We were strict about it, and asked people not to touch or hug our kids for a while. I know it sounds lame, but our kids needed to receive all their love and affection from us, so they would begin to bond with us. I say all the time that in those first few months had you come over and offered Amos a better deal he would have gone home with you. Yes he loved us, yes we were his parents, but also our bond was still growing, and we needed time to make that stronger.
You will go stir crazy, especially the main care giver. What we did was a lot of trading off. I would go for a run and release some energy while Aaron would stay home. We would get our kids down at night and have a close friend come over to sit with them while we went on a date after they were all asleep. Aaron worked from home a lot and tried to be at every meal during the day. It takes work friends, but this is not forever. It’s a few months. You can do it for the sake of your child.
3. Keep Loving
One of the hardest things for me as a parent was loving a child and not getting love back. I had never experienced this before as my other two kids had been with me since birth – one bio and one domestic adoption – and had always loved me. Story was two when she came home and loved me back as well. Then I bring home a four-and-a-half year-old that I have known and visited since he was two and he doesn’t always love me. In fact he doesn’t really exhibit love towards me at all. I was not prepared for that one bit, and it hurt. It hurt to the core, because I had pursued this child for years and given him my whole heart and soul and now he doesn’t even care. I cried many tears over this, and it was way harder than I had imagined.
My first instinct was to keep loving. I mean, I’m a grown woman, I know I need to keep loving this child because he is my son. But if I’m completely honest with you, there were some dark days in there when I didn’t want to love him anymore. I was tired. I was exhausted from giving and giving and giving and getting nothing in return. I saw so much ugliness in my heart that I never knew was there and I was full of shame and guilt for the things I thought about my child that I truly did love so much. He pushed every single button I had. I also developed new buttons, and he pushed the heck out of those as well.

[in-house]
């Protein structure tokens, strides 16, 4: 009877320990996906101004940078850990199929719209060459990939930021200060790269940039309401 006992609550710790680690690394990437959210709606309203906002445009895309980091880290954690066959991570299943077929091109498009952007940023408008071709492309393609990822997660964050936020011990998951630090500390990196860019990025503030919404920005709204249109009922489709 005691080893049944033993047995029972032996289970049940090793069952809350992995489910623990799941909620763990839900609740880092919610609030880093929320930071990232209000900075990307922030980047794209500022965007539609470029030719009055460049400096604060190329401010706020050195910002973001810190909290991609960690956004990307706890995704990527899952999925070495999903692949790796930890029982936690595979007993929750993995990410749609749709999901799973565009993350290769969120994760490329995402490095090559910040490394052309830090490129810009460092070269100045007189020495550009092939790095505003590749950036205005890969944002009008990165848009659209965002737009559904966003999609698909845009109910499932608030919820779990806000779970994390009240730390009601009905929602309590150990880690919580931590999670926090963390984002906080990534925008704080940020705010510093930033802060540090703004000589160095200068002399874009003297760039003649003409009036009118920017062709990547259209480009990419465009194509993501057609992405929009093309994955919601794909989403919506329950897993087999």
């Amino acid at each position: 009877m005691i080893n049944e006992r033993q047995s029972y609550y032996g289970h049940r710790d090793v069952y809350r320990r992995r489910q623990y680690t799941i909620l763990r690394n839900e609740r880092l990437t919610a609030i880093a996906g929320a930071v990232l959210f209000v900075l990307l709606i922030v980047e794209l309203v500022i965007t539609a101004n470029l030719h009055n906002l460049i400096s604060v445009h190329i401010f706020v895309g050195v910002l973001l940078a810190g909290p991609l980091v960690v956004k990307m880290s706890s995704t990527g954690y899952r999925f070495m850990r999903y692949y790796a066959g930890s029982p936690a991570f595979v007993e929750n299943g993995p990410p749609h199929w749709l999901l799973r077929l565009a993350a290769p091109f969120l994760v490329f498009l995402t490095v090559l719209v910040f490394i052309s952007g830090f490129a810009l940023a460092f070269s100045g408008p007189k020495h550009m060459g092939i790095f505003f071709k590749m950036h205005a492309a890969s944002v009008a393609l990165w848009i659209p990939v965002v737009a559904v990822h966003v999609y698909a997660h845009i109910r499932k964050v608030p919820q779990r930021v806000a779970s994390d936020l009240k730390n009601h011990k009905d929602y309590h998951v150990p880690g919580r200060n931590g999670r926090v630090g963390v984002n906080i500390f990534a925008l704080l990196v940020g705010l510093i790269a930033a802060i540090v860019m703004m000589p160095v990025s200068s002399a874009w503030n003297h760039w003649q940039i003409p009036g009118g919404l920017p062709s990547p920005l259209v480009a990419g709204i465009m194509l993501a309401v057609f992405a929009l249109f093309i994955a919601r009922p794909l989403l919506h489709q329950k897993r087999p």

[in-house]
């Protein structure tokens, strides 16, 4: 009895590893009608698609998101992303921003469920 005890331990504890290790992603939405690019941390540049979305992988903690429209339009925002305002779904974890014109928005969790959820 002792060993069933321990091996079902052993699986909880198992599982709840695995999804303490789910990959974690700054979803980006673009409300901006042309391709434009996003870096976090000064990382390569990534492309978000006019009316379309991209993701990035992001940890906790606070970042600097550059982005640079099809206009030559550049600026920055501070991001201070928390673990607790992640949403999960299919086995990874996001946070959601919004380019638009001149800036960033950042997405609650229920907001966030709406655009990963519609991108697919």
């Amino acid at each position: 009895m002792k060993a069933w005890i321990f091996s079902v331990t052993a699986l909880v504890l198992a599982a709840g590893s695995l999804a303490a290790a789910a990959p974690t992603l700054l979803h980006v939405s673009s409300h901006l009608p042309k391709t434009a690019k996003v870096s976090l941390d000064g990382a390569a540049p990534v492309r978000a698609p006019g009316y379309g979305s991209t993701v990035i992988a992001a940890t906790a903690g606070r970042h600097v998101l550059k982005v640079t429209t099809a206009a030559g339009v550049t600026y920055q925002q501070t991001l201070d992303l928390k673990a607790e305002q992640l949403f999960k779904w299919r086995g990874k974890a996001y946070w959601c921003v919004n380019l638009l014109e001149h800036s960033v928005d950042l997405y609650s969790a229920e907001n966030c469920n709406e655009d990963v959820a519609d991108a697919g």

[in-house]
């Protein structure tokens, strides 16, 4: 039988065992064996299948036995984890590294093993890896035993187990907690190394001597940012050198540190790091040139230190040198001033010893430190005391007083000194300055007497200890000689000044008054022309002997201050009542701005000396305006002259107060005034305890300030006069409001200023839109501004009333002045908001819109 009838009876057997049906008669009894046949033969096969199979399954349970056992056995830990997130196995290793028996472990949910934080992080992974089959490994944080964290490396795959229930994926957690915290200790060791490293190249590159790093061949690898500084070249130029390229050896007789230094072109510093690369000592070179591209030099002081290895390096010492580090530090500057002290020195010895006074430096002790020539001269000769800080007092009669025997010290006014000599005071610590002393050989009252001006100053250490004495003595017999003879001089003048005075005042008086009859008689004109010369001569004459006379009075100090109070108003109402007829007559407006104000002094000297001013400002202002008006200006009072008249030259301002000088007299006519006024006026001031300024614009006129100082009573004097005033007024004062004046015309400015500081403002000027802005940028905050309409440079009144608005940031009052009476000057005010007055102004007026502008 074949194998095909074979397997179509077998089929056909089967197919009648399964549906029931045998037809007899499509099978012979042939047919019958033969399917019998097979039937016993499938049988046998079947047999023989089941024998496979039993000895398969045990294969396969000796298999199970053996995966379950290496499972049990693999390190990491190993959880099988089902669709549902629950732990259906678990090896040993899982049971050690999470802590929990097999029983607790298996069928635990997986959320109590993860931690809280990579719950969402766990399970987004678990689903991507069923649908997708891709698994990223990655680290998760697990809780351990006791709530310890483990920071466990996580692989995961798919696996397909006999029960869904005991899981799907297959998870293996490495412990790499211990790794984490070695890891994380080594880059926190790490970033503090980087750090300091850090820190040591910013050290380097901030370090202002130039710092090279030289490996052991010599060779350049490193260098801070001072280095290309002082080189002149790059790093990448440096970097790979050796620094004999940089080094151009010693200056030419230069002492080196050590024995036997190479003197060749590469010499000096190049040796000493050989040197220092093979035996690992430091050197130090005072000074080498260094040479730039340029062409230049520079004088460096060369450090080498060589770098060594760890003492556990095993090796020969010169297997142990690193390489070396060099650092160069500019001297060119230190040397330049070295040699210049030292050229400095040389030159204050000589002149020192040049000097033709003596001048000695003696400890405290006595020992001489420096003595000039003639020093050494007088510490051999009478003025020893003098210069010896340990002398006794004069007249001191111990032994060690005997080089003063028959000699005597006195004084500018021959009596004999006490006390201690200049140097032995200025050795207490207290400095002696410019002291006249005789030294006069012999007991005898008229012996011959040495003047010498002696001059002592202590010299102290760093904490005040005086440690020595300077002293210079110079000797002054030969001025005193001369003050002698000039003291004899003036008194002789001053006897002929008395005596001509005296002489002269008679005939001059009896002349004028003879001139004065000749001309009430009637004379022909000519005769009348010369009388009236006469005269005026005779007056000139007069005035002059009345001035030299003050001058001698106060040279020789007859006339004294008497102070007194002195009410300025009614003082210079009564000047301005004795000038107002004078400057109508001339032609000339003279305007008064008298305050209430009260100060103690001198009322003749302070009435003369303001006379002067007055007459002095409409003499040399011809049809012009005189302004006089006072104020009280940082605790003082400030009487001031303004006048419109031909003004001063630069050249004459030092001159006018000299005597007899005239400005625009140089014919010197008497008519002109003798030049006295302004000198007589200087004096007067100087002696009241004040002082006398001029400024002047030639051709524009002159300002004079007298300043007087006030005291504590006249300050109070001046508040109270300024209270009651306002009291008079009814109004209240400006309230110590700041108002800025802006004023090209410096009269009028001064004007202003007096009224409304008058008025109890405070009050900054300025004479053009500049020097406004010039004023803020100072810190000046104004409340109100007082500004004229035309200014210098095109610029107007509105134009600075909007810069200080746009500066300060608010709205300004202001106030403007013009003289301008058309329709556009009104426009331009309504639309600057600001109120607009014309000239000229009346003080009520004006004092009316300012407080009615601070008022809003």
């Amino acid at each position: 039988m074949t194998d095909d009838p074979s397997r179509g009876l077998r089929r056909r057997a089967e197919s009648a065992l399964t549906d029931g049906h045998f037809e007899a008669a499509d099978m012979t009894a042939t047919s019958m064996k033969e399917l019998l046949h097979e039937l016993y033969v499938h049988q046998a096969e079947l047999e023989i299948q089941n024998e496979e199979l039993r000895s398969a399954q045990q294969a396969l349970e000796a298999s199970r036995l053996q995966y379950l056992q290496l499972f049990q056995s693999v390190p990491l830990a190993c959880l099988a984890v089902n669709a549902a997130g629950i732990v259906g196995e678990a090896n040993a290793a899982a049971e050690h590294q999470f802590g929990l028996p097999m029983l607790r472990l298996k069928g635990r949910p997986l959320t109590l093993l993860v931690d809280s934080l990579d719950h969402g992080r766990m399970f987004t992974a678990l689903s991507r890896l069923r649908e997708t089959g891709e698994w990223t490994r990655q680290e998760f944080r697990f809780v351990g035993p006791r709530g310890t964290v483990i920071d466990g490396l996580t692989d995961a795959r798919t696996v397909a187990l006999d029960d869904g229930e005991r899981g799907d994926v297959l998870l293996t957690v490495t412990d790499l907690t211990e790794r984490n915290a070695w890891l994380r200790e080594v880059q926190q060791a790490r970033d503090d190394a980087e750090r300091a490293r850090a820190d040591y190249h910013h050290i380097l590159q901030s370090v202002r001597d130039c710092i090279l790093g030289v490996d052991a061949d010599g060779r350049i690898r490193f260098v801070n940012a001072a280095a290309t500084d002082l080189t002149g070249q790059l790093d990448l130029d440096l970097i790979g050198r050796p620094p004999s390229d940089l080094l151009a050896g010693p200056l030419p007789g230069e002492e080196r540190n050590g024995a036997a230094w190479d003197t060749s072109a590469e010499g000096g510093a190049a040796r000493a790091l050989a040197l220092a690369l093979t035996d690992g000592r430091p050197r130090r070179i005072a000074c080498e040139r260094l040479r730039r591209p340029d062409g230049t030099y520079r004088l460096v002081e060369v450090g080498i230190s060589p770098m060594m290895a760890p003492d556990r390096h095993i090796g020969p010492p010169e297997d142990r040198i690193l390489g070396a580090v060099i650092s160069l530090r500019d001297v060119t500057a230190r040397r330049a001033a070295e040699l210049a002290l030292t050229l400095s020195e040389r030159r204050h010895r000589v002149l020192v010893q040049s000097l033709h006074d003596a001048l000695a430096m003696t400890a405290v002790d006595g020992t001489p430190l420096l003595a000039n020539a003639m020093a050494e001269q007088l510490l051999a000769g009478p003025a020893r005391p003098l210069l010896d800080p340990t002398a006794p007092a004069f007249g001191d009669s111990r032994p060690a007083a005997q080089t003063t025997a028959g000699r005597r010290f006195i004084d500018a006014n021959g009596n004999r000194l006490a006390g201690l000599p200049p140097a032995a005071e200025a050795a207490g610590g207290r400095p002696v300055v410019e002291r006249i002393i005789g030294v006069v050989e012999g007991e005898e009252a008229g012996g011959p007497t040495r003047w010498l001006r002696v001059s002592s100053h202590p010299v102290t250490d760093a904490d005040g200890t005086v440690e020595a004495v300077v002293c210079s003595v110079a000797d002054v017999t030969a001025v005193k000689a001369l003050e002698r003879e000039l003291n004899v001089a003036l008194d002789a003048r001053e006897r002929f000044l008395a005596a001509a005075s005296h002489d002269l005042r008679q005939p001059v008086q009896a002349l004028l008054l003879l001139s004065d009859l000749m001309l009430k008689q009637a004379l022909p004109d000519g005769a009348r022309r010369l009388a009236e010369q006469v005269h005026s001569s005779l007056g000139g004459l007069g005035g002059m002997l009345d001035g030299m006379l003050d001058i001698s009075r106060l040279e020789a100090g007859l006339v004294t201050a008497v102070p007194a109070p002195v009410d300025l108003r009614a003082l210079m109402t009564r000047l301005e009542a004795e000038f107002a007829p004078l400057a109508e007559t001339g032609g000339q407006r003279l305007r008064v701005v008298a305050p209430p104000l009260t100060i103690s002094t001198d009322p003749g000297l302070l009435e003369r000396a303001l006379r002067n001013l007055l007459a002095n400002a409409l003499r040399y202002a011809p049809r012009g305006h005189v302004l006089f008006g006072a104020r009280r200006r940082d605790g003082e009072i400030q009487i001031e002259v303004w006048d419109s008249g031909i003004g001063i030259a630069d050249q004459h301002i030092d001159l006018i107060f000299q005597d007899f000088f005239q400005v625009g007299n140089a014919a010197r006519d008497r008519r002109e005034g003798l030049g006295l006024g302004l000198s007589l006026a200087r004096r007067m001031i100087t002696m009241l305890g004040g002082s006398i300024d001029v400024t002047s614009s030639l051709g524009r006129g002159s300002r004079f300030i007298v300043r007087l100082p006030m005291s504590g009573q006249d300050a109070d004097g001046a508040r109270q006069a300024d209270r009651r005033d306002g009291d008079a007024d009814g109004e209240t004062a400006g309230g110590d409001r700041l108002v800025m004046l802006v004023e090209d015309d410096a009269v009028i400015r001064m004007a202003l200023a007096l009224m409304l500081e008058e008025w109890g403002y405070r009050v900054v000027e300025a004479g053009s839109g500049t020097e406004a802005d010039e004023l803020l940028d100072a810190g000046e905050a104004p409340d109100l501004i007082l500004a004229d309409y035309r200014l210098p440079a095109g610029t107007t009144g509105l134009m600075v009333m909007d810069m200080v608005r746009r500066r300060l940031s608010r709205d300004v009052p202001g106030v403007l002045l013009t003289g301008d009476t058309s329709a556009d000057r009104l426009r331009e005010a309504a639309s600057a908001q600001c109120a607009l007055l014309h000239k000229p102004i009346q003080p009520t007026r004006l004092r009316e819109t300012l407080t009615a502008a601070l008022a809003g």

But I want to tell you that there is hope. You don’t have to give up on loving and pursuing this child. Keep begging God to put his love in you. This child needs unconditional love more than anyone in your home right now. They don’t know love like this. They have always had people leave them and not love them. The only way I made it through that first year was Jesus. To be reminded of his love for me as I push and push and push him away, and he always pursues me. Always loves me. I want to show that to my child.
Click to tweet: A newly-home child needs unconditional love more than anyone in your home right now. @jamie_ivey @verge_family
4. Pursue Community
Lastly (although I could really come up with about 897 things to tell you), surround yourself with people that you love and trust. You will need people around you that love you unconditionally, support you 110%, and that are trustworthy. You need people that will listen intently to what you are saying and feeling, that won’t judge you, that won’t try to fix you, and that will point you to Jesus. You need people that you can tell them how you are really doing and they won’t give you the look that says “well you wanted this, so suck it up and deal with it”. (Yes, someone said that me once. Ugh.) Find people that have walked this road before and listen to them. They are a few steps in front of you, and can offer you wisdom you can’t imagine that you would need.
Bringing kids home is hard. Heck, bringing an infant home that you birthed is hard, but bringing home kids that have been in hard places is super hard. Adoption is hard. These are just four things that I think are super important in those first few months that you bring your child home. Trust your gut, and follow it. Pray a lot. Also, know that this is a season. If your routine is jacked up for half a year, it’s okay. It’s worth it for your child. They need you so much right now, even if they act like they don’t!*I know that just as there are special cases where some kids don’t reach milestones ever in their lives for physical or mental reasons, some kids adopted from hard places don’t meet all these milestones either – but I’m speaking generally here, and most will.
This article was originally posted on jamieivey.com on September 4, 2013.